Jesus says of this lukewarm church that He would rather spit them out of his mouth. When we spit something out of our mouths, it is because it is extremely displeasing. When my wife and I have attempted to give liquid medicine to our two year old daughter Haven, she will immediately spit it out of her mouth. She hates the taste and wants no part of it.
Jesus uses this same picture describing someone who is lukewarm in their faith. If we are not on fire for the Gospel, then we must see ourselves as lukewarm. It is impossible to love Christ and not have a burning desire to tell people about Him. There is no such thing as a lukewarm Christian. Consider the words of the prophet Jeremiah;
“But if I say, “I will not mention his word or speak anymore in his name,” his word is in my heart like a fire, a fire shut up in my bones. I am weary of holding it in; indeed, I cannot.” Jeremiah 20:9.
Sadly evangelism is a scary word to some within the church. The thought of sharing Christ or telling someone about the reason for the faith that lies within is the last thing they would ever want to do. But this was not the case with Jeremiah. He could no more cease to speak of God than he could prevent the sun from rising.
“But in your hearts revere Christ as Lord. Always be prepared to give an answer to everyone who asks you to give the reason for the hope that you have. But do this with gentleness and respect.” 1 Peter 3:15.
To be sure, fear of talking to unbelievers about Jesus is very common. The disciples were closer to Jesus than anyone, yet after He was crucified, they didn’t run out to tell everyone that Jesus was the Messiah. Rather, they hid inside an upper room. They professed love for Christ, but didn’t want to be associated with Him for fear of rejection and persecution.
However, after Christ appeared to them in the upper room in His glorified state, their fear was replaced with a passion to evangelize. What was it that transformed these cowardly men who were afraid into fearless evangelist who were not only willing to openly preach the Gospel, but even to die for it?
It was that they finally saw Jesus for who He is. Savior, redeemer, and sovereign Lord of all. The crux of our problem regarding the lack of evangelism within the church centers around the knowledge of God. The more a person begins to delve into a study of the attributes of God such as His sovereignty, His omniscience, His immutability, and more, fear is replaced with passion. Indifference to evangelism is replaced by an urgency to proclaim the Gospel.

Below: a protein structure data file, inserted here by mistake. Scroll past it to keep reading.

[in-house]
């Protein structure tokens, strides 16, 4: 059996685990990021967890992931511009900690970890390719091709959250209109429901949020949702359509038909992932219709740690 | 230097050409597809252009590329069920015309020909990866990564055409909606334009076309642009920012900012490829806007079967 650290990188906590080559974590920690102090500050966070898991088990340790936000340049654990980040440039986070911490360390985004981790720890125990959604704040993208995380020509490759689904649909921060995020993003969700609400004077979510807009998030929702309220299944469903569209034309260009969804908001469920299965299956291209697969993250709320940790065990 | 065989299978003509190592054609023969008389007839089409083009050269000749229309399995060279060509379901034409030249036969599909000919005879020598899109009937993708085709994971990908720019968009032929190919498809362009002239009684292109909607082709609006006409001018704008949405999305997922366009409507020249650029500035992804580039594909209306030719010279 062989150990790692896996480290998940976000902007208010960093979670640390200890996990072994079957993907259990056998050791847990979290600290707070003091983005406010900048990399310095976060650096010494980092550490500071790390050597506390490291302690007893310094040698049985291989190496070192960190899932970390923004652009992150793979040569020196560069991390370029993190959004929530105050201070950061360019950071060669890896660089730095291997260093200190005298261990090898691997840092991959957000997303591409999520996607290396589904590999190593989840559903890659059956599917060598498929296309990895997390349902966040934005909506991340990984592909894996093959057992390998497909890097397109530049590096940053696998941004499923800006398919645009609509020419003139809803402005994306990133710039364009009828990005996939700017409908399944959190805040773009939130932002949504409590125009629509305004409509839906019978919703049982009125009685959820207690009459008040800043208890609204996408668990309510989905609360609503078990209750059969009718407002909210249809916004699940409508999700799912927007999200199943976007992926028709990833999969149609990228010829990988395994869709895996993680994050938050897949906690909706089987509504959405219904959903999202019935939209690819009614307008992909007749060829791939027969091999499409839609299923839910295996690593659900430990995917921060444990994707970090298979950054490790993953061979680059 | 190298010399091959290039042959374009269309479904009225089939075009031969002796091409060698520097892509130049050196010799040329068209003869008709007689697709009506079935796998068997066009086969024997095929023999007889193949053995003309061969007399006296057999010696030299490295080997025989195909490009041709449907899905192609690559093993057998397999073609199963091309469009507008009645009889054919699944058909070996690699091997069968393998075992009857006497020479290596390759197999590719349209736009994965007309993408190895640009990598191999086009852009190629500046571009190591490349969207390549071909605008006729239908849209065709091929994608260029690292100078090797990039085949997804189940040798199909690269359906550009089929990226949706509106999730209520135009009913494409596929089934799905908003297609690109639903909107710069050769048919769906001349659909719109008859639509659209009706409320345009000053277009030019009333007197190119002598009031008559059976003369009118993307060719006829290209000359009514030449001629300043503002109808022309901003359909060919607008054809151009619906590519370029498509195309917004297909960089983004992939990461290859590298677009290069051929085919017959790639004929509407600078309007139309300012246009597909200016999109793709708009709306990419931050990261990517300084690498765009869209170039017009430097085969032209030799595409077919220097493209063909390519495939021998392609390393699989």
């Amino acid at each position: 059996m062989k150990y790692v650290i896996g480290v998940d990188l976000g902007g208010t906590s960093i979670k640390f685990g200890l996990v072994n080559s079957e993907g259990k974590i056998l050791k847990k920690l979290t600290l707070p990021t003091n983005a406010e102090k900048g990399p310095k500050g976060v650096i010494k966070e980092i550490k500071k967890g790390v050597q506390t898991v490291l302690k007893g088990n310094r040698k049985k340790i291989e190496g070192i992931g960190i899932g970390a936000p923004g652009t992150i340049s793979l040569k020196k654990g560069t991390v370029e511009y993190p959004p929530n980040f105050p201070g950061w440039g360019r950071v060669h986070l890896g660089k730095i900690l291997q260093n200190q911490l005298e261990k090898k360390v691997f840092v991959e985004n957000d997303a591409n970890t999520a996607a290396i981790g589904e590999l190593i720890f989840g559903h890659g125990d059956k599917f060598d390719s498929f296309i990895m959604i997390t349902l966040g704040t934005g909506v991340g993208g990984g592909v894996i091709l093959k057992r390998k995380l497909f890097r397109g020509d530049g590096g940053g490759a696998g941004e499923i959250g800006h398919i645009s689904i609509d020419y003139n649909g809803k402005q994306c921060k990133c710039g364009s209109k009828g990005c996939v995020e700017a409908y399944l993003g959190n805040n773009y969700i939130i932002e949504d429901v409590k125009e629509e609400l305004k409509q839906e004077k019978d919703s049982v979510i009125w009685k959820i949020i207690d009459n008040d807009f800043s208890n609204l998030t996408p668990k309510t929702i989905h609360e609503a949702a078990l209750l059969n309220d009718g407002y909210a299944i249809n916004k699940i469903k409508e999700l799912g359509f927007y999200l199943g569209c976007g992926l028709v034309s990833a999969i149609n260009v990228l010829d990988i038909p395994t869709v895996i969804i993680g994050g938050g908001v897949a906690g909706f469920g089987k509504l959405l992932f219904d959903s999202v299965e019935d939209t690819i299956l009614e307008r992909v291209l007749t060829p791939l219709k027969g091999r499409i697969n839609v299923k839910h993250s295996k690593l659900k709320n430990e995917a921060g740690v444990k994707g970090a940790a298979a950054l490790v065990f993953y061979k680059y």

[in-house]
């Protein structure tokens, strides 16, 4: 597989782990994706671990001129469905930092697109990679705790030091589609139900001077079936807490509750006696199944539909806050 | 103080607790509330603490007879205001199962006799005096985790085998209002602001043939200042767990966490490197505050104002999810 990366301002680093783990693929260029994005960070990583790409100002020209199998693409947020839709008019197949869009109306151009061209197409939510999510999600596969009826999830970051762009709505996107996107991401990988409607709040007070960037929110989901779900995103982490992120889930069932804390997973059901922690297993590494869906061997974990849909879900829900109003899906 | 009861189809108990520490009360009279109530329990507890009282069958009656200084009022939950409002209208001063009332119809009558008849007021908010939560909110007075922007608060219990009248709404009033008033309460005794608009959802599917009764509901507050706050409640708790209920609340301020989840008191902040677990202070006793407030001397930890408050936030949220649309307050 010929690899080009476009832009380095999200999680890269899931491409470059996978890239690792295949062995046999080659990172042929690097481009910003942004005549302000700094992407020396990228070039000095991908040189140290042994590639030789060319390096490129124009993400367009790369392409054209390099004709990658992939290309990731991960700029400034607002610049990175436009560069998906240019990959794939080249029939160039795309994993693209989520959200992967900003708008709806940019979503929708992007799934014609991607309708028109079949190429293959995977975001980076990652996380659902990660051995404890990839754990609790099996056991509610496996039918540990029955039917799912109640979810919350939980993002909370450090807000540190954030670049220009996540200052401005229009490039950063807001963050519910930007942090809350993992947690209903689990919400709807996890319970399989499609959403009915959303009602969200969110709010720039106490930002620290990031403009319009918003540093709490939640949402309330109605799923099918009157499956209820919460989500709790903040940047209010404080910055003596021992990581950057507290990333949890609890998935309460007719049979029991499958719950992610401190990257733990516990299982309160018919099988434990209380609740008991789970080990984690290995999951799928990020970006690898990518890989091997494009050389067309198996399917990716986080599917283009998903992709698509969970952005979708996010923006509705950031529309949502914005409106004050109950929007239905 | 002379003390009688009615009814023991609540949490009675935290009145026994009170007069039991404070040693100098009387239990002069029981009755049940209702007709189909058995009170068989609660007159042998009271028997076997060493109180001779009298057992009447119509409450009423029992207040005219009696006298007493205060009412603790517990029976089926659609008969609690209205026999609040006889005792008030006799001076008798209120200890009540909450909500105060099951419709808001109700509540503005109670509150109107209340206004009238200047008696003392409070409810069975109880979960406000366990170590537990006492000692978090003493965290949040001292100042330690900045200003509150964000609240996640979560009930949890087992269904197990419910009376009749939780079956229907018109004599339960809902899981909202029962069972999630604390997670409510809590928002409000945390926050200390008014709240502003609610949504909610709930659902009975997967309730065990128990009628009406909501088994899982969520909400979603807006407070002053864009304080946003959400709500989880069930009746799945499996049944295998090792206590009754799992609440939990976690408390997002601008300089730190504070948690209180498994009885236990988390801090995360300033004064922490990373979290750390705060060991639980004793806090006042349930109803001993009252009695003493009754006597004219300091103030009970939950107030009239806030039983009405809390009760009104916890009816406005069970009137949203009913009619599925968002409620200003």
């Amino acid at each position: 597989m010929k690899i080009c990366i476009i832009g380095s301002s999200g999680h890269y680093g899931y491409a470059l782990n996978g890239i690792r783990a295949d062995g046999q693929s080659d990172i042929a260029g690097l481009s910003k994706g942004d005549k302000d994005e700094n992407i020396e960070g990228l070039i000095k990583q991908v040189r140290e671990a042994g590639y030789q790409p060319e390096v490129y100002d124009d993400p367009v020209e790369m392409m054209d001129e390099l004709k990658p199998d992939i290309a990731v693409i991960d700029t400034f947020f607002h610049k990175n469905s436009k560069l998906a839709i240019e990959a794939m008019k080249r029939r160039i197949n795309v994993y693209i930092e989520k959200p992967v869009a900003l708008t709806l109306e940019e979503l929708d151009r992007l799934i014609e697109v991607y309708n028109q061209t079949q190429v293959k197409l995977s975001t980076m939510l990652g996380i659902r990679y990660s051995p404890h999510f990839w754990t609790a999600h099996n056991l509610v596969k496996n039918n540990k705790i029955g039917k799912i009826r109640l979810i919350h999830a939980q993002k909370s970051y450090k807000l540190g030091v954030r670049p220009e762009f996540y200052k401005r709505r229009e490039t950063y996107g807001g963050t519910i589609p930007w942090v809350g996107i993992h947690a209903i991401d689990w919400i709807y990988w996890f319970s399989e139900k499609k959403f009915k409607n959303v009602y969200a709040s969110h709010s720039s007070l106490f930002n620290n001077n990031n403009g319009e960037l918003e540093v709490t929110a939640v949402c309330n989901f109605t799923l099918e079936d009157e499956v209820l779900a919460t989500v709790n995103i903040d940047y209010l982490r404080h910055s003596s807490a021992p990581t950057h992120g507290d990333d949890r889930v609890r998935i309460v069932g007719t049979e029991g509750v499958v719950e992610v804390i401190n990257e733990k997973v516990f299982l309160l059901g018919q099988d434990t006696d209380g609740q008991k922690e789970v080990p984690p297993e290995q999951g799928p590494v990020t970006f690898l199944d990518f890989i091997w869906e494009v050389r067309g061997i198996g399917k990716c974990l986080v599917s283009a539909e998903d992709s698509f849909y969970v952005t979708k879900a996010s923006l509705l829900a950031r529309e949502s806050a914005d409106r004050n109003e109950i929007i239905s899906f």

This is not to say that every Christian is called to be able to preach an eloquent sermon from the pulpit. Not all are preachers, not all are teachers. As Paul wrote in 1 Corinthians, the body is made up of believers with differing gifts (1 Corinthians 12)
But evangelism comes in many forms. If we are truly passionate about the Gospel, then the topic will be a natural overflow into our conversations. Furthermore, all Christians are called to be priests in a sense. And a priest is one that proclaims the message of the Gospel to others in their lives (1 Peter 2:9).
It is absurd for a Christian to believe that he or she can merely live a life worthy of the Gospel without speaking of it. Good news is not something we live out, but rather something we tell others about. Only through our evangelism will the lost be saved.
“How then will they call on him in whom they have not believed? And how are they to believe in him of whom they have never heard? And how are they to hear without someone preaching?” Romans 10:14.
Hear the passion for evangelism within the words of Paul;
“However, I consider my life worth nothing to me; my only aim is to finish the race and complete the task the Lord Jesus has given me—the task of testifying to the good news of God’s grace.” Acts 20:24.
How startling is this statement? Paul considered all other pursuits in his life to be worthless when placed up against his passion for evangelism.
All things when compared to His passion for Christ were seen as worthless. No doubt Paul had things that he loved. He had very dear friends and like every man, even hobbies that he enjoyed. It is quite possible Paul had a love for working with his hands, as he was a tent maker by trade.
But Paul did not live for these things. His earthly passions couldn’t compare with his desire to preach the Gospel and tell others about Christ. His only goal in life was to testify the good news of God’s grace.